rrich
05-15-2006, 05:11 PM
I have a B&D worm drive that I purchased 20 years ago for about $110. I wouldn't trade that saw for any sidewinder. As I understand it, Milwaukee makes a rather good one as does DeWalt. The new design DeWalt may be worth looking at.

Dave D.,
I've never been able to understand the West vs. East thing on the saw types. On my worm drive, the starting torque will twist my elbow and not my wrist. My elbow can handle the twisting much better than my wrist. After watching a framing carpenter rip a 1x10, standing on the roof rafters and resting the 1x10 on his leg, I understand why he uses a worm drive. (Not that I would ever do that, but to each his own.)

bigjoegags
05-18-2006, 12:27 PM
I recently asked about the best small circular saw-I want to use it to break down sheet goods too- and many people seem to like the PC sawboss. I think it is a 6 1/2 saw-a sidewinder though. Porter cable also makes a trim saw (PC314, I think?) which, if I remember correctly, is a small worm drive saw. It is expensive, over $200 last I saw.

joentoni
05-18-2006, 01:35 PM
I have both, a Skill worm and a Milwalkee side. I use the worm to gang cut ply, other then that I rarly feel it is worth toting around.But I am not a weight lifter, I am a weight avoider.

Sonny Edmonds
05-18-2006, 06:02 PM
"I've never been able to understand the West vs. East thing on the saw types."

Rich,
It goes back to that Left Coast, Right Coast, thing. Mostly they get jelous because we get the fresh lumber. Their lumber is stale from being trucked. By the time they get it, it don't matter what you cut it with. }>
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LMAO! :o :7 :9

:D

[link:home.att.net/~paul.edmonds/|Sonny Edmonds ]
"Precision Firewood Specialist"
God Bless America !
One Nation Under God!
"Lurkimus turdius orifus"

Welcome to the Forum!

Sonny Edmonds
05-18-2006, 06:10 PM
Dave,
The side winders I base my experiance on were very old saws. One was from the 40's and the other was from the 70's. That one from the 40's would kill your wrist! And it loved to kick back. The other one wasn't much better, either.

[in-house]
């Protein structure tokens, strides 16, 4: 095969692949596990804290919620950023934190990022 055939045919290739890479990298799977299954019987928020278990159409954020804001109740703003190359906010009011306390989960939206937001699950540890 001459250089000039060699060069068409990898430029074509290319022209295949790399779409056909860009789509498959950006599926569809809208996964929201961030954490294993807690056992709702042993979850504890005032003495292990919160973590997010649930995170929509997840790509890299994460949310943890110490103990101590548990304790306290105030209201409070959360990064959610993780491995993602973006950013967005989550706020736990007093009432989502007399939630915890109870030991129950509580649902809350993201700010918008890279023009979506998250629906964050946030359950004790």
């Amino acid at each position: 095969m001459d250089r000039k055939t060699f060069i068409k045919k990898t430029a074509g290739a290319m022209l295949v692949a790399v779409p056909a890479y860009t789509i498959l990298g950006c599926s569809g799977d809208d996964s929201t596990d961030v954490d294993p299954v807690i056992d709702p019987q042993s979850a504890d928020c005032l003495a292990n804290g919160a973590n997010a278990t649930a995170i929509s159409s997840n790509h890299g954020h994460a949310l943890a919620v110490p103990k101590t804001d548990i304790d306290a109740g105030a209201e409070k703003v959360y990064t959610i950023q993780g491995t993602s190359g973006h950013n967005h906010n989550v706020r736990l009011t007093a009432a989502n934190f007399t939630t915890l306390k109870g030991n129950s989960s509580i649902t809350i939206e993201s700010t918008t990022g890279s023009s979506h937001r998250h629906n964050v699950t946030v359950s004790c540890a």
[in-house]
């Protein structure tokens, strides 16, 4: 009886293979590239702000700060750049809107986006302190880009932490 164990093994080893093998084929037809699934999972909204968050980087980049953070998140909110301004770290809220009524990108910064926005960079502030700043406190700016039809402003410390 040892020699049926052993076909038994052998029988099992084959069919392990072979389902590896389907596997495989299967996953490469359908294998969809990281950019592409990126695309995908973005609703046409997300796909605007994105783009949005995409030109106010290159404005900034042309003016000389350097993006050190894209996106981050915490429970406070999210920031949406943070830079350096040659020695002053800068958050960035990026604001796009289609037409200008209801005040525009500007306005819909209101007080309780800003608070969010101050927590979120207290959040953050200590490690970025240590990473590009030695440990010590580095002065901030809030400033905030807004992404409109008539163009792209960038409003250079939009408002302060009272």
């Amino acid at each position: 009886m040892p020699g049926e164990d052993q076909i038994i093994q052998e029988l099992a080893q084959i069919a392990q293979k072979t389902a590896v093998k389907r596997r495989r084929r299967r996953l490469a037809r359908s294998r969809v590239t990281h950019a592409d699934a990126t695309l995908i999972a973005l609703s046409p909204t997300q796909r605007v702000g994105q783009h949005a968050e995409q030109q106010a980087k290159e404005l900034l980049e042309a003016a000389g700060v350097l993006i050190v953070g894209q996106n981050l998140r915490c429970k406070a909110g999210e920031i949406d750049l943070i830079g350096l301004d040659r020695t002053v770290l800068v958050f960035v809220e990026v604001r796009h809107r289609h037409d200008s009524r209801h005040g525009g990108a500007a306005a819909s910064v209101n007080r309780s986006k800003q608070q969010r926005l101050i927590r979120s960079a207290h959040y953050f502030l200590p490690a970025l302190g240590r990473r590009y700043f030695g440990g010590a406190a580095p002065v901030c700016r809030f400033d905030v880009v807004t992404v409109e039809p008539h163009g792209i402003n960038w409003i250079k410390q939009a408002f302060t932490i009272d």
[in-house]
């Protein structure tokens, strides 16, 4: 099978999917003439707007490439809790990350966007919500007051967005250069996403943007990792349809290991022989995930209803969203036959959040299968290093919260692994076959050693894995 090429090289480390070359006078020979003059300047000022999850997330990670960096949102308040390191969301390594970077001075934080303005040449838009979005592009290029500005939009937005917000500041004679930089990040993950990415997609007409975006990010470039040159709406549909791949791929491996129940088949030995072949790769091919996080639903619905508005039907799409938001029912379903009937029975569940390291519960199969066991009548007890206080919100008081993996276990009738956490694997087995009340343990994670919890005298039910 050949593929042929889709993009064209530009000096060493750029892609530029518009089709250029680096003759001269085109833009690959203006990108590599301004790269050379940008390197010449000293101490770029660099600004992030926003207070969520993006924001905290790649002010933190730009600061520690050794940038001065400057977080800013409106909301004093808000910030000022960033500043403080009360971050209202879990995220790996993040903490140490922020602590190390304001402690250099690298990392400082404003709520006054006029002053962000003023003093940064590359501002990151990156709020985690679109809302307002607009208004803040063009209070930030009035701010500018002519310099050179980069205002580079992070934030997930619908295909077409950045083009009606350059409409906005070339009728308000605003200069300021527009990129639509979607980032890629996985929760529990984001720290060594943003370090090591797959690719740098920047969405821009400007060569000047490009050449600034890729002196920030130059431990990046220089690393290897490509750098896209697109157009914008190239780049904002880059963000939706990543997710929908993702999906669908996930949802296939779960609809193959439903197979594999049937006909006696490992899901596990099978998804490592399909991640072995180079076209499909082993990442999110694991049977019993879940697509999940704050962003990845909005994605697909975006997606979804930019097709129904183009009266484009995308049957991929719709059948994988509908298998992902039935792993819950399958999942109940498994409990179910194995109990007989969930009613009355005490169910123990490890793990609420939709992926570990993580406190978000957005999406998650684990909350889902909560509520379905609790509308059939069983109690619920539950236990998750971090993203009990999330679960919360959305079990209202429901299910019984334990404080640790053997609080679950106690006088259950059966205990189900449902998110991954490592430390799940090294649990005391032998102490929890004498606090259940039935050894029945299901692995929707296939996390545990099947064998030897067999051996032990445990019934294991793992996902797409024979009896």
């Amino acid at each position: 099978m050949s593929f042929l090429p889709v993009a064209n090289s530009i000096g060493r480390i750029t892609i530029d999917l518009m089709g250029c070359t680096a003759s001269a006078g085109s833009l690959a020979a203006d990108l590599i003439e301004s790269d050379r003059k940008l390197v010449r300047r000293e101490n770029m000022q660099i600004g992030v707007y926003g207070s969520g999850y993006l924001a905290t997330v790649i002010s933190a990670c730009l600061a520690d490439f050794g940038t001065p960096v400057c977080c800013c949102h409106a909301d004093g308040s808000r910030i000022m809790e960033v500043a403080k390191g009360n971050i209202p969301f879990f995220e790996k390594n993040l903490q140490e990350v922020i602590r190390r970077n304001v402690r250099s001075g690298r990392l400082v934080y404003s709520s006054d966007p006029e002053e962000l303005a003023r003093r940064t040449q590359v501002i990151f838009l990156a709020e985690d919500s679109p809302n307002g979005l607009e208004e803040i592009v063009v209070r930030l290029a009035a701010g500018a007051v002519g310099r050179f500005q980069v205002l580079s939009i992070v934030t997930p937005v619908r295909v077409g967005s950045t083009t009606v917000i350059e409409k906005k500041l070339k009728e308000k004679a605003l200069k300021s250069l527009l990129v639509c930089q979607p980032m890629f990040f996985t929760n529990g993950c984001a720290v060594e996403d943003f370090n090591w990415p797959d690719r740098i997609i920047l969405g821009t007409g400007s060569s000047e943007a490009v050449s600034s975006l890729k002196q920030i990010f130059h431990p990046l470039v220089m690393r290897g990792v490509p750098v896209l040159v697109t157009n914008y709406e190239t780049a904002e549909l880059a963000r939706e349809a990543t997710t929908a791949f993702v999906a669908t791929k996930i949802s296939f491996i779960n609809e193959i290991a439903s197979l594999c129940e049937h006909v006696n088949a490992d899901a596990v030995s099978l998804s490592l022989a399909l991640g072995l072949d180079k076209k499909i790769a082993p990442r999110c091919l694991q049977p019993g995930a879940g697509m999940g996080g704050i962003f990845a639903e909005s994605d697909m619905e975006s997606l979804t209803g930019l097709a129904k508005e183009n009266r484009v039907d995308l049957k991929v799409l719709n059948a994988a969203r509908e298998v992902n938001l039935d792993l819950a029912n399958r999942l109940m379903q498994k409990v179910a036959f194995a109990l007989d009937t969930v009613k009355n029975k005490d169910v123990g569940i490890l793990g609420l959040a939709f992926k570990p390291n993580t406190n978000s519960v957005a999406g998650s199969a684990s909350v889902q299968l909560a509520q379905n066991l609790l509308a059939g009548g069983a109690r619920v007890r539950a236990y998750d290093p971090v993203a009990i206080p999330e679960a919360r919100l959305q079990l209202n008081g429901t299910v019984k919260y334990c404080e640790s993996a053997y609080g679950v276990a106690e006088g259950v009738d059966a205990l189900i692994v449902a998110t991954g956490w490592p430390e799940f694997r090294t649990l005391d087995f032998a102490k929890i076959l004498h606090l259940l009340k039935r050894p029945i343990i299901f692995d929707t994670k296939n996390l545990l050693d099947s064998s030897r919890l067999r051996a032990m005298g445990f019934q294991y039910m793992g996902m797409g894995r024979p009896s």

Once I got a Skill Saw (worm drive) in my hand, I never looked back. Although the Skill Saw I have and still use is also anchient.
But I gotta respect a saw that will cut 30' of concrete and ask for more. I was tuckered out, but it wasn't. ;)

:D

[link:home.att.net/~paul.edmonds/|Sonny Edmonds ]
"Precision Firewood Specialist"
God Bless America !
One Nation Under God!
"Lurkimus turdius orifus"

Welcome to the Forum!

Jim_J Lazy 3
05-18-2006, 09:58 PM
FWIW, I have owned 3 or 4 worm drive milwaulkees,77's and mag 77's. I have been using a Makita w/d for the last 4 years or so, and wouldn't trade it for all the rest combined! It uses a ring gear that reduces hand/forearm shock, but doesn't compromise power at all, and is a pound or two lighter! I prefer the blade on the side I'm standing, and even though there are left blade sidewinders out there, they still torque your wrist pretty good at start-up, and I for one now prefer the lower and more reward placing of the handle that the w/d has.
Ultimatley, what ever feels right to YOU,is what YOU need to be using!
...........Jim@JLazy3

"The only thing certain in life ...is uncertainty!"

CajunRider
05-19-2006, 04:53 AM
You may want to check the new hypoid saws. They are the new generation of worm drive saws. The [Link:www.toolsofthetrade.net/articles/showarticle.asp?articleID=1623&position=2&type=article&partID=1|Dewalt DW378G] is supposed to be really good.